From there on I had one smaller climb and 8 miles to the Clear Lake Reservoir, my "dream spot" to end the day. And yet again, miraculously (I really don't know how else to describe it) I made it exactly by 7:30 pm. I've always wanted to camp there while passing (previous 3 times!) because it is such a safe busting place with few dozens of RV's and a popular site for thru-hikers to stop for the night along the river. I nearly had to squeeze in between the other hikers' tents, that's how popular it is. 38.9 miles for the day it was, and a beautiful sunset.


I knew I made it this time. I wasn't "counting the chickens before the eggs hatched", but, barring disaster, I was going to crawl if I needed to those last 36.2 miles to the end, no matter how long it would take me that day, even with headlamp if needed. I wanted to make it back to the car and home!

So at 4 am on Day 4 I was hiking one last - forever now! - dark morning hours. I promised myself I will never have to do it again, those lonely scary dark mornings. I also was using my music until it dies, it being last day (lasted me till 9 am). I had 2 huge climbs to start my morning right - 11,640 and 11,850. Gosh, nothing like the big mountains to let the day roll! But it wasn't that bad - not yet. I almost felt sorry it was my last day, like, aw, it's lovely, I'd love to go longer kind of way...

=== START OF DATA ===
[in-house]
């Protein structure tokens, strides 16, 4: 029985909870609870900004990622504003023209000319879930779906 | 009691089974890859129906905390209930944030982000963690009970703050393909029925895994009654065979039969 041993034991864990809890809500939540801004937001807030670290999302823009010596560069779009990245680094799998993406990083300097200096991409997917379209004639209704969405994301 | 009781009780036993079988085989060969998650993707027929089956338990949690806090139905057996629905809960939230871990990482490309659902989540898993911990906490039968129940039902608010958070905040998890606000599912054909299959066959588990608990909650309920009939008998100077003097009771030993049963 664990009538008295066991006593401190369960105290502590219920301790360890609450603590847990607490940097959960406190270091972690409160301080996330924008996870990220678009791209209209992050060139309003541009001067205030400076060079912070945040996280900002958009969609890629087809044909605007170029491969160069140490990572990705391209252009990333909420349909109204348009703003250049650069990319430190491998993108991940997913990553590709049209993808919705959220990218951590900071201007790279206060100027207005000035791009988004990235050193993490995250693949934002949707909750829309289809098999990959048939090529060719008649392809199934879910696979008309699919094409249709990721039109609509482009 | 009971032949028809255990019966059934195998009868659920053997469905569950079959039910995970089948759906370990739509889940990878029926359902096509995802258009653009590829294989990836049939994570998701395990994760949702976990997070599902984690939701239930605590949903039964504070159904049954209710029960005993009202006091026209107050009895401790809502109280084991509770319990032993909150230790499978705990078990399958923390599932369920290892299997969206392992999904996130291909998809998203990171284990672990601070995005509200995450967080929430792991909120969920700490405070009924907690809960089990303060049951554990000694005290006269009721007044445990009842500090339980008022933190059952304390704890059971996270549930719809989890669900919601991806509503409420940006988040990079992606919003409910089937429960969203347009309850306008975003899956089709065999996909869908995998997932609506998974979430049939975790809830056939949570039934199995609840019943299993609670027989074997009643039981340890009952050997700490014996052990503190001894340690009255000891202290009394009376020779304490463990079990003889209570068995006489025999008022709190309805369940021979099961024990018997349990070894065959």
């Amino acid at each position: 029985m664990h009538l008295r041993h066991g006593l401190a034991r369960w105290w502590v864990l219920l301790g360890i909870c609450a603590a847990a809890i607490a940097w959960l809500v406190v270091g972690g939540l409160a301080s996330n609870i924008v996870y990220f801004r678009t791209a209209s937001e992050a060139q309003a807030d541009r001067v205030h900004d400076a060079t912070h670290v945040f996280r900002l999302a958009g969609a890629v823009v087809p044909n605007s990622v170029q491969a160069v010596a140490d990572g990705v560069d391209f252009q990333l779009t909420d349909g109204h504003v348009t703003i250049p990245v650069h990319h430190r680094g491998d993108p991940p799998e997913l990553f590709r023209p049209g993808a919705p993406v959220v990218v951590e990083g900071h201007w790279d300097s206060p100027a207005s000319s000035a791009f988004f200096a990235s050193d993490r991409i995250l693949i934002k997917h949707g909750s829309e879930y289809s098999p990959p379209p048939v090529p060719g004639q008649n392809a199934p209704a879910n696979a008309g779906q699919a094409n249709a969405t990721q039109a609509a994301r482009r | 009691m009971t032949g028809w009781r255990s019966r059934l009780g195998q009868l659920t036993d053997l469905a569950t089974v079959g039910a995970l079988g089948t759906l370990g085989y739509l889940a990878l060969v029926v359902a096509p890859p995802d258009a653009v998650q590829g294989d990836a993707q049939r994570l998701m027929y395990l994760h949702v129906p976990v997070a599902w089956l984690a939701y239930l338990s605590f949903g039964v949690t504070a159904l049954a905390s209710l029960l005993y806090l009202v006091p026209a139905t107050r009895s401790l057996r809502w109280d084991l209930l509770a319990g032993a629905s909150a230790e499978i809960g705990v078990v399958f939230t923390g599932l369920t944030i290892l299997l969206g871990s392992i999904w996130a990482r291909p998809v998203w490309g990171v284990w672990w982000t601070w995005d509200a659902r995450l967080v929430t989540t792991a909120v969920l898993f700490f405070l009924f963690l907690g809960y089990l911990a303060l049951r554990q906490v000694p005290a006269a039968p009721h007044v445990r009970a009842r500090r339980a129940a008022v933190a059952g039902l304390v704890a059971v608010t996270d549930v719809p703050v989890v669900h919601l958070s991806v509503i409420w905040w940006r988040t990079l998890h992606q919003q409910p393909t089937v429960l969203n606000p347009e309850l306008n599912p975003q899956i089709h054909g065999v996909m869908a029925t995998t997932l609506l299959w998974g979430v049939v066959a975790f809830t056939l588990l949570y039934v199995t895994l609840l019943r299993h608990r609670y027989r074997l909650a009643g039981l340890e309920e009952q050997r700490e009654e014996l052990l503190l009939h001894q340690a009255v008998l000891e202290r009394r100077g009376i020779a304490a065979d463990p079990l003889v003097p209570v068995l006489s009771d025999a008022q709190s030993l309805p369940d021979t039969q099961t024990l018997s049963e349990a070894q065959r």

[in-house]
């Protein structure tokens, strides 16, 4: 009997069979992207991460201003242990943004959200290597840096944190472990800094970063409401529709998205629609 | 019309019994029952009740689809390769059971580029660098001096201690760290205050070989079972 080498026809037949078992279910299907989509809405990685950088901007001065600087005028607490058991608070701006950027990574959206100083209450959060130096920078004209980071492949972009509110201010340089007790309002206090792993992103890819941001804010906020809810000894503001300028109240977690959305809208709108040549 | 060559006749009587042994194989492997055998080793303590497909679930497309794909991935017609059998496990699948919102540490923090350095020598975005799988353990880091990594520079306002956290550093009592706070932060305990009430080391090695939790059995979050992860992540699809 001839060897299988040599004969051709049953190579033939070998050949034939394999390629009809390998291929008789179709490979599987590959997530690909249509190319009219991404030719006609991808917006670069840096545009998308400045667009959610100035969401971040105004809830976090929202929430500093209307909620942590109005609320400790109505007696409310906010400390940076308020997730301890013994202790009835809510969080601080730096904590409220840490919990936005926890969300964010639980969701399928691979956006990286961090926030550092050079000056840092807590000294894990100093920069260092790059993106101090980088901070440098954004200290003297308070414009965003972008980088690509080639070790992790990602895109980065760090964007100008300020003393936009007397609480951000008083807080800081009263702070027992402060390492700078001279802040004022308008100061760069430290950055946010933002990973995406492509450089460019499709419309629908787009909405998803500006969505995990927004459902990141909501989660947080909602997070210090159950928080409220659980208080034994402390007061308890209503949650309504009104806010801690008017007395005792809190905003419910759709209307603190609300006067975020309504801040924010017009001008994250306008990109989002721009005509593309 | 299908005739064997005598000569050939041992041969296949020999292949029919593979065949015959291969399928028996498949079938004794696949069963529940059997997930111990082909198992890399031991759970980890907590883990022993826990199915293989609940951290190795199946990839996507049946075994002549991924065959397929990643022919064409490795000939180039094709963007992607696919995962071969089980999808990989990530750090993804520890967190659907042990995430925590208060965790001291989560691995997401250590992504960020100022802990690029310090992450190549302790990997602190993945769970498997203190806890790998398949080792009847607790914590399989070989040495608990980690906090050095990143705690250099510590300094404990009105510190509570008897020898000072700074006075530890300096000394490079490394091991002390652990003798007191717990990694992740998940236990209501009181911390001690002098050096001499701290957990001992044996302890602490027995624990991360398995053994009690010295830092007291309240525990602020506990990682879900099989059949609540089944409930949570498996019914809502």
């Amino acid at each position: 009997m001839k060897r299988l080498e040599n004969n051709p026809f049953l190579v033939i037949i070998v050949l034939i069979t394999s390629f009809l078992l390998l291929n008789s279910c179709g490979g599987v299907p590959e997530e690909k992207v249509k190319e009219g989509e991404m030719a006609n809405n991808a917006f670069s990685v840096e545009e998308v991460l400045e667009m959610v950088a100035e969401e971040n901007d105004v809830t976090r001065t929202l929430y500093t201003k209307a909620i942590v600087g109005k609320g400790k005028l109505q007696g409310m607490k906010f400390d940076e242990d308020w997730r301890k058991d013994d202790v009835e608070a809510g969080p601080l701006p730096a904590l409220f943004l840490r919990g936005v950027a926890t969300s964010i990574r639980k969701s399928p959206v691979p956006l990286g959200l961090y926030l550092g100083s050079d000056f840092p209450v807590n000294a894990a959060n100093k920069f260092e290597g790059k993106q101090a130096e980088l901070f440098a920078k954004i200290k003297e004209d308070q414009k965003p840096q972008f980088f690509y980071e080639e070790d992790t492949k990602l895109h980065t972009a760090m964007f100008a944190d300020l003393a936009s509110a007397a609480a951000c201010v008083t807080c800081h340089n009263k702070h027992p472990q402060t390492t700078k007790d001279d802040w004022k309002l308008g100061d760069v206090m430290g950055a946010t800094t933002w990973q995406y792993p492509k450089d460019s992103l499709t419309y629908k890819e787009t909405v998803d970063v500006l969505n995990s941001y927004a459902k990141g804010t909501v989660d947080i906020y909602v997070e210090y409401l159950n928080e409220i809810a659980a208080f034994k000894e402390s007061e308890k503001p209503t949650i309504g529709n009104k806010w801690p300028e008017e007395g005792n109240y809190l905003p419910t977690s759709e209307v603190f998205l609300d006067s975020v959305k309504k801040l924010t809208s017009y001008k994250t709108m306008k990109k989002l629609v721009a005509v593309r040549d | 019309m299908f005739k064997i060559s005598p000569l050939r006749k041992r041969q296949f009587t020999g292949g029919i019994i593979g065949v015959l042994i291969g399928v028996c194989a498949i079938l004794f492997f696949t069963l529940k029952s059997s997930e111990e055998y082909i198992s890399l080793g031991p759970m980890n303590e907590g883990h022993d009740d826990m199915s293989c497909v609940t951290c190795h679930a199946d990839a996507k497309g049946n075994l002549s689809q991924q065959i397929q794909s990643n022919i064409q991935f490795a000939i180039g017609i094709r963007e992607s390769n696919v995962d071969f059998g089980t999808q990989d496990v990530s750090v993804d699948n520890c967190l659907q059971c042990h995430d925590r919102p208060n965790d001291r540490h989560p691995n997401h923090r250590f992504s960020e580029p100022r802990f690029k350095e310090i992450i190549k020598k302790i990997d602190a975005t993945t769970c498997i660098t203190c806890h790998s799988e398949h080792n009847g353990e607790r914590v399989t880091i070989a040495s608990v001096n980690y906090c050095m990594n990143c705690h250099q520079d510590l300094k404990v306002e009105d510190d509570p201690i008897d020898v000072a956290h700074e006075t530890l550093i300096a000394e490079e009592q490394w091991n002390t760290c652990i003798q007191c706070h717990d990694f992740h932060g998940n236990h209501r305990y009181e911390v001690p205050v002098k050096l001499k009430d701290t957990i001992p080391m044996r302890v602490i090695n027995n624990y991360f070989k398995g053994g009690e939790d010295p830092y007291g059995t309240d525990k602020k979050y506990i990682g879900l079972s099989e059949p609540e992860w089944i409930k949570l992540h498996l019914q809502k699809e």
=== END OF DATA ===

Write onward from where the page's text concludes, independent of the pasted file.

Just as the sun was about to rise, at the bottom of my first descend, I got stopped dead in my tracks. Larry knows, I get so zoned out when hiking, especially going down, I, quite literally, don't see a tree in front of me. Something stopped me, before I recognized what, and thank God for that. As I raised  my eyes, I was about 10 yards away from a HUGE bull moose right in the middle of the trail blocking my way, with a lake to the side. Oh, shit. I slowly backed away and hid behind the tree. From my CT thru-hike, I knew this thing ain't moving. He stared me down. I took a photo. He turned his ass to me and did those snorting sounds. After 5 minutes I considered my options. I looked to my left and decided to scrambled higher up the side of the mountains and get my way around to reconnect with a trail some 400 yards later. As I started up, I looked and saw why he stood his ground - there was a mama cow and a baby moose. It was such a beautiful moment, I paused! The, in a couple of minutes, a baby splashed into the lake and ran off, mama followed, and the dad, a minute later, a protector all dads should be. My absolute highlight of the hike, such an amazing thing for the last day!